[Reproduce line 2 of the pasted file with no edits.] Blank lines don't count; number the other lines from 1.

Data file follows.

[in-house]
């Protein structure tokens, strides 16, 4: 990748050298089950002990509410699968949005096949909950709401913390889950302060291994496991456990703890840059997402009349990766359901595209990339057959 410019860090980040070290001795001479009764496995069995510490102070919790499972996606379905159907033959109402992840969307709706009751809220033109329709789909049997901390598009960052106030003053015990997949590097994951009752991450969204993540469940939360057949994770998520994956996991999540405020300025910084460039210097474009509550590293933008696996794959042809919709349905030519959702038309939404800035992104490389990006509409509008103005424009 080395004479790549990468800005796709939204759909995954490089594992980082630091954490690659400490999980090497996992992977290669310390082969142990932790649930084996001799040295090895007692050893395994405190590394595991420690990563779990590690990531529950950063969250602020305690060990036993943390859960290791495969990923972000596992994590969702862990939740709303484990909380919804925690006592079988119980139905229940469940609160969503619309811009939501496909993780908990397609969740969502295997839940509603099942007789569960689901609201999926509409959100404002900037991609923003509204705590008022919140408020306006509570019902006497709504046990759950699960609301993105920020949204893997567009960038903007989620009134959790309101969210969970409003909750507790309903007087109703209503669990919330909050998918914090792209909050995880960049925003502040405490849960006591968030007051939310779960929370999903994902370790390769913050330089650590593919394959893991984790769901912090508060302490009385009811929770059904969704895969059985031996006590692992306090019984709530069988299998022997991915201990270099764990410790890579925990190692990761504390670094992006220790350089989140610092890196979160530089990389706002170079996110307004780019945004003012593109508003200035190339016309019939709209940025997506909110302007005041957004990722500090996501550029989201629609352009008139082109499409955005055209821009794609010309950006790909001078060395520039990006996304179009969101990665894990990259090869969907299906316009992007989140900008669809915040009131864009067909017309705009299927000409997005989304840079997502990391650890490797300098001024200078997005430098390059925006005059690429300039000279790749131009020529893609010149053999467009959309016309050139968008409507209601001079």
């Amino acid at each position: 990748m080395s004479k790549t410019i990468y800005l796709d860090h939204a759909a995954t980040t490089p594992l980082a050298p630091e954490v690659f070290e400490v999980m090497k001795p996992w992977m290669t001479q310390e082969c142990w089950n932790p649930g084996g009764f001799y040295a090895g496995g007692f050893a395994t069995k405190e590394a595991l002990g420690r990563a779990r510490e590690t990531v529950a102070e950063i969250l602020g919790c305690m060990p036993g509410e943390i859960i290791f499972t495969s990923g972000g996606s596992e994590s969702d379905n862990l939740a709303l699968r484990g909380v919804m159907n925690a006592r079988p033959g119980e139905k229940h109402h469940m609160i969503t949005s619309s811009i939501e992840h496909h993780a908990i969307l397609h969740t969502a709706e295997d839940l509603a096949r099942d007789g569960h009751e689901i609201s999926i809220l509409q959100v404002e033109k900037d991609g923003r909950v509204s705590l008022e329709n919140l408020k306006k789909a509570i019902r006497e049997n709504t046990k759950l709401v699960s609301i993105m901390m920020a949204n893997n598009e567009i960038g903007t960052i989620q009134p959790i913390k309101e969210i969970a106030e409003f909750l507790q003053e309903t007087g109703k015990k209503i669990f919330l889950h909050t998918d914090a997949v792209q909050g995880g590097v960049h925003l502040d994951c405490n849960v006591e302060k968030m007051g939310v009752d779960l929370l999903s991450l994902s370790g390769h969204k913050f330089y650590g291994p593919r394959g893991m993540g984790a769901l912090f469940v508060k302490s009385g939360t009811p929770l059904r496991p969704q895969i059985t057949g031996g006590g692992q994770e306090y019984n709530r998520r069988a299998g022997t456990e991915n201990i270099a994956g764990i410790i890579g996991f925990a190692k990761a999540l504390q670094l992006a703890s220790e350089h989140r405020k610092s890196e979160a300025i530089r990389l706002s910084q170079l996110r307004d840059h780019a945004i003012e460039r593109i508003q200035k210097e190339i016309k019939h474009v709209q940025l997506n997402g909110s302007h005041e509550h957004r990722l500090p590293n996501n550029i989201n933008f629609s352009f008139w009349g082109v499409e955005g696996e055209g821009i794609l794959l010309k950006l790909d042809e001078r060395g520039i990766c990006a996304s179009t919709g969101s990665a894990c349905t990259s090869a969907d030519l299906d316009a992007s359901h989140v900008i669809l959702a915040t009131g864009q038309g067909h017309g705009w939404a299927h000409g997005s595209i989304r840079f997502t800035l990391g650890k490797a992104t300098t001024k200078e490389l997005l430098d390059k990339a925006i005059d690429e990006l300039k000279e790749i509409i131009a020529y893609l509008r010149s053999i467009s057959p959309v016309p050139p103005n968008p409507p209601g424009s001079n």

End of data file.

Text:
């Protein structure tokens, strides 16, 4: 990748050298089950002990509410699968949005096949909950709401913390889950302060291994496991456990703890840059997402009349990766359901595209990339057959 410019860090980040070290001795001479009764496995069995510490102070919790499972996606379905159907033959109402992840969307709706009751809220033109329709789909049997901390598009960052106030003053015990997949590097994951009752991450969204993540469940939360057949994770998520994956996991999540405020300025910084460039210097474009509550590293933008696996794959042809919709349905030519959702038309939404800035992104490389990006509409509008103005424009 080395004479790549990468800005796709939204759909995954490089594992980082630091954490690659400490999980090497996992992977290669310390082969142990932790649930084996001799040295090895007692050893395994405190590394595991420690990563779990590690990531529950950063969250602020305690060990036993943390859960290791495969990923972000596992994590969702862990939740709303484990909380919804925690006592079988119980139905229940469940609160969503619309811009939501496909993780908990397609969740969502295997839940509603099942007789569960689901609201999926509409959100404002900037991609923003509204705590008022919140408020306006509570019902006497709504046990759950699960609301993105920020949204893997567009960038903007989620009134959790309101969210969970409003909750507790309903007087109703209503669990919330909050998918914090792209909050995880960049925003502040405490849960006591968030007051939310779960929370999903994902370790390769913050330089650590593919394959893991984790769901912090508060302490009385009811929770059904969704895969059985031996006590692992306090019984709530069988299998022997991915201990270099764990410790890579925990190692990761504390670094992006220790350089989140610092890196979160530089990389706002170079996110307004780019945004003012593109508003200035190339016309019939709209940025997506909110302007005041957004990722500090996501550029989201629609352009008139082109499409955005055209821009794609010309950006790909001078060395520039990006996304179009969101990665894990990259090869969907299906316009992007989140900008669809915040009131864009067909017309705009299927000409997005989304840079997502990391650890490797300098001024200078997005430098390059925006005059690429300039000279790749131009020529893609010149053999467009959309016309050139968008409507209601001079």